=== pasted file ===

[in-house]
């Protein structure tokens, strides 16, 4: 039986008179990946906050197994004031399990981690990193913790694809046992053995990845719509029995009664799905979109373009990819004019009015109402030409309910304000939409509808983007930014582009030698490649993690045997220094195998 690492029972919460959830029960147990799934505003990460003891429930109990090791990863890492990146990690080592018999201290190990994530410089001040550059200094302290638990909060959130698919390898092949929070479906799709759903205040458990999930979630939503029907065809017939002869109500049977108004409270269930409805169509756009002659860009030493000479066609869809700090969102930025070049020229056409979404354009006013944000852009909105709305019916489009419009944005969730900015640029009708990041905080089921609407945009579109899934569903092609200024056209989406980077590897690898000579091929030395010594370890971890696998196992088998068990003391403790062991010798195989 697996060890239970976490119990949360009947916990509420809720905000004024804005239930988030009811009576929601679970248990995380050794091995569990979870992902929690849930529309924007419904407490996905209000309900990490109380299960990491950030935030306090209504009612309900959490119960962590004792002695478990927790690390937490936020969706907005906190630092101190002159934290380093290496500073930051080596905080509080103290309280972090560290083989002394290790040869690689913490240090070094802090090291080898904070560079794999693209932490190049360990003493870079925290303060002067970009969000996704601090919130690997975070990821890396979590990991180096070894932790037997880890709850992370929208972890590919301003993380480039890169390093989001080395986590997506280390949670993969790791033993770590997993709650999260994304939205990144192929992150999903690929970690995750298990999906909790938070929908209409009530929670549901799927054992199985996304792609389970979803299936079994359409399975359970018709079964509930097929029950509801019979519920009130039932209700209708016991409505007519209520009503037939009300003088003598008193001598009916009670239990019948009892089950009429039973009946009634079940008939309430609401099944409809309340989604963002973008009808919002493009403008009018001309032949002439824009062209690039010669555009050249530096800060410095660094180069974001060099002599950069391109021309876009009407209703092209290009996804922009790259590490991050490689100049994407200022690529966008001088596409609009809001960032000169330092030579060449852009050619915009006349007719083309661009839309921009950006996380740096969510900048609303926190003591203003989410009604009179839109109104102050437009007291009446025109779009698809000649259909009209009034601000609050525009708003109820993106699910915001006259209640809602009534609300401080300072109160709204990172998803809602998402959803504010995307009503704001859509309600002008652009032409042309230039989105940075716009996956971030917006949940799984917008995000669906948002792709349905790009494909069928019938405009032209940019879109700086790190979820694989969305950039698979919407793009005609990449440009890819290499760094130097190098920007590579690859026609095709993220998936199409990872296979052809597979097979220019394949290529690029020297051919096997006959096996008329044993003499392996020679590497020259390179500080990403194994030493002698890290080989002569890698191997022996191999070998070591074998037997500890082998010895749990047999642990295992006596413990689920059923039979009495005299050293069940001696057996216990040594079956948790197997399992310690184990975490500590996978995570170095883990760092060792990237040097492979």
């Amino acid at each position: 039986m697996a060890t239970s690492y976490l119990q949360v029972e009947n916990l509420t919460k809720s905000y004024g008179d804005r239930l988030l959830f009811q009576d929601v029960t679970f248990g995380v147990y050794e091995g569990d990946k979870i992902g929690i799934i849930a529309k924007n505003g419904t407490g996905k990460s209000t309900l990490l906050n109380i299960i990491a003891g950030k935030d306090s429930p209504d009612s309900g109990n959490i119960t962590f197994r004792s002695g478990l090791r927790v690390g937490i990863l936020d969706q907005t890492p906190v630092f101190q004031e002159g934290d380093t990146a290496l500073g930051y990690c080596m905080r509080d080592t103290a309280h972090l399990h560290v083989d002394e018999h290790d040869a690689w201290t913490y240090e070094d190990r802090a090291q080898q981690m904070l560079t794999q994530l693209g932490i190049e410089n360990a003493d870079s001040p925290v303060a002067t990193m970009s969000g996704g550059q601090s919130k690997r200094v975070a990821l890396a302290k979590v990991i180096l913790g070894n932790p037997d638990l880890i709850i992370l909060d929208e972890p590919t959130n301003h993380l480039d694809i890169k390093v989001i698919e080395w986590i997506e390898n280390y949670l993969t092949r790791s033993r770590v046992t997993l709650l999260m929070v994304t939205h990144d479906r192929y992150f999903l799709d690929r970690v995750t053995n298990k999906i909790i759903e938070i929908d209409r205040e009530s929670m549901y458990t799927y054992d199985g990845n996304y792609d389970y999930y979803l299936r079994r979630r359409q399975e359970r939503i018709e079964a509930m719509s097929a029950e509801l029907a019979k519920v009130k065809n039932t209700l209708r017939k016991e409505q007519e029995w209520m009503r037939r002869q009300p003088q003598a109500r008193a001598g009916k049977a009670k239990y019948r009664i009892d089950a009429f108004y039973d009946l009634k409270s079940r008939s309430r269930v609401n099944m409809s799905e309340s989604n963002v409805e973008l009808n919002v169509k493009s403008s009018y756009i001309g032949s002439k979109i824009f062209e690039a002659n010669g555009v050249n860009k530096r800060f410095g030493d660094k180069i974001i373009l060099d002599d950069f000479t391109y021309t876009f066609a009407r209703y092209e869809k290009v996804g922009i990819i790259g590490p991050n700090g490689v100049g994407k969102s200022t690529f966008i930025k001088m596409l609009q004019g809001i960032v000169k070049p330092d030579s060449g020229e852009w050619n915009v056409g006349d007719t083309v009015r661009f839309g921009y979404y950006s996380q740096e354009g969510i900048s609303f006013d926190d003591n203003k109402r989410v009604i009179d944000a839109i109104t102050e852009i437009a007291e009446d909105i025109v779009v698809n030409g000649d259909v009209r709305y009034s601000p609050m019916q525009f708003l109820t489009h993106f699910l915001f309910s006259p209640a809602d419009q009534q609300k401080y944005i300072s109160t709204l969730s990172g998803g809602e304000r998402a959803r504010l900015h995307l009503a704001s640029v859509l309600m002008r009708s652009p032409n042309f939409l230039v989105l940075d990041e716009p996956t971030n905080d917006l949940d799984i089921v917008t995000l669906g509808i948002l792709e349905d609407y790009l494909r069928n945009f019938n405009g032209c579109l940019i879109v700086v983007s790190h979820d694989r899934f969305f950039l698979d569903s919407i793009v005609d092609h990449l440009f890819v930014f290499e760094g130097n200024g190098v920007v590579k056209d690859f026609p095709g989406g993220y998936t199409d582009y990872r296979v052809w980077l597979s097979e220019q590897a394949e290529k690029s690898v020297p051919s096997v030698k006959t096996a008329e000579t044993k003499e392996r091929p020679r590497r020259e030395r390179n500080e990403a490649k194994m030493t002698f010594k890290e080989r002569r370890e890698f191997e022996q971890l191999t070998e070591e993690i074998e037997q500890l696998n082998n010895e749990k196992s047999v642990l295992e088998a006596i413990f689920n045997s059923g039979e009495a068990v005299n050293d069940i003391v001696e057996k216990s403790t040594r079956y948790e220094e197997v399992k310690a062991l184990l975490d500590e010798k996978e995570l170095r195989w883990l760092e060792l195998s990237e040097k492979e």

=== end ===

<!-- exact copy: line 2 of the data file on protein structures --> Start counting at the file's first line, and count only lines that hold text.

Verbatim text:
């Protein structure tokens, strides 16, 4: 039986008179990946906050197994004031399990981690990193913790694809046992053995990845719509029995009664799905979109373009990819004019009015109402030409309910304000939409509808983007930014582009030698490649993690045997220094195998 690492029972919460959830029960147990799934505003990460003891429930109990090791990863890492990146990690080592018999201290190990994530410089001040550059200094302290638990909060959130698919390898092949929070479906799709759903205040458990999930979630939503029907065809017939002869109500049977108004409270269930409805169509756009002659860009030493000479066609869809700090969102930025070049020229056409979404354009006013944000852009909105709305019916489009419009944005969730900015640029009708990041905080089921609407945009579109899934569903092609200024056209989406980077590897690898000579091929030395010594370890971890696998196992088998068990003391403790062991010798195989 697996060890239970976490119990949360009947916990509420809720905000004024804005239930988030009811009576929601679970248990995380050794091995569990979870992902929690849930529309924007419904407490996905209000309900990490109380299960990491950030935030306090209504009612309900959490119960962590004792002695478990927790690390937490936020969706907005906190630092101190002159934290380093290496500073930051080596905080509080103290309280972090560290083989002394290790040869690689913490240090070094802090090291080898904070560079794999693209932490190049360990003493870079925290303060002067970009969000996704601090919130690997975070990821890396979590990991180096070894932790037997880890709850992370929208972890590919301003993380480039890169390093989001080395986590997506280390949670993969790791033993770590997993709650999260994304939205990144192929992150999903690929970690995750298990999906909790938070929908209409009530929670549901799927054992199985996304792609389970979803299936079994359409399975359970018709079964509930097929029950509801019979519920009130039932209700209708016991409505007519209520009503037939009300003088003598008193001598009916009670239990019948009892089950009429039973009946009634079940008939309430609401099944409809309340989604963002973008009808919002493009403008009018001309032949002439824009062209690039010669555009050249530096800060410095660094180069974001060099002599950069391109021309876009009407209703092209290009996804922009790259590490991050490689100049994407200022690529966008001088596409609009809001960032000169330092030579060449852009050619915009006349007719083309661009839309921009950006996380740096969510900048609303926190003591203003989410009604009179839109109104102050437009007291009446025109779009698809000649259909009209009034601000609050525009708003109820993106699910915001006259209640809602009534609300401080300072109160709204990172998803809602998402959803504010995307009503704001859509309600002008652009032409042309230039989105940075716009996956971030917006949940799984917008995000669906948002792709349905790009494909069928019938405009032209940019879109700086790190979820694989969305950039698979919407793009005609990449440009890819290499760094130097190098920007590579690859026609095709993220998936199409990872296979052809597979097979220019394949290529690029020297051919096997006959096996008329044993003499392996020679590497020259390179500080990403194994030493002698890290080989002569890698191997022996191999070998070591074998037997500890082998010895749990047999642990295992006596413990689920059923039979009495005299050293069940001696057996216990040594079956948790197997399992310690184990975490500590996978995570170095883990760092060792990237040097492979």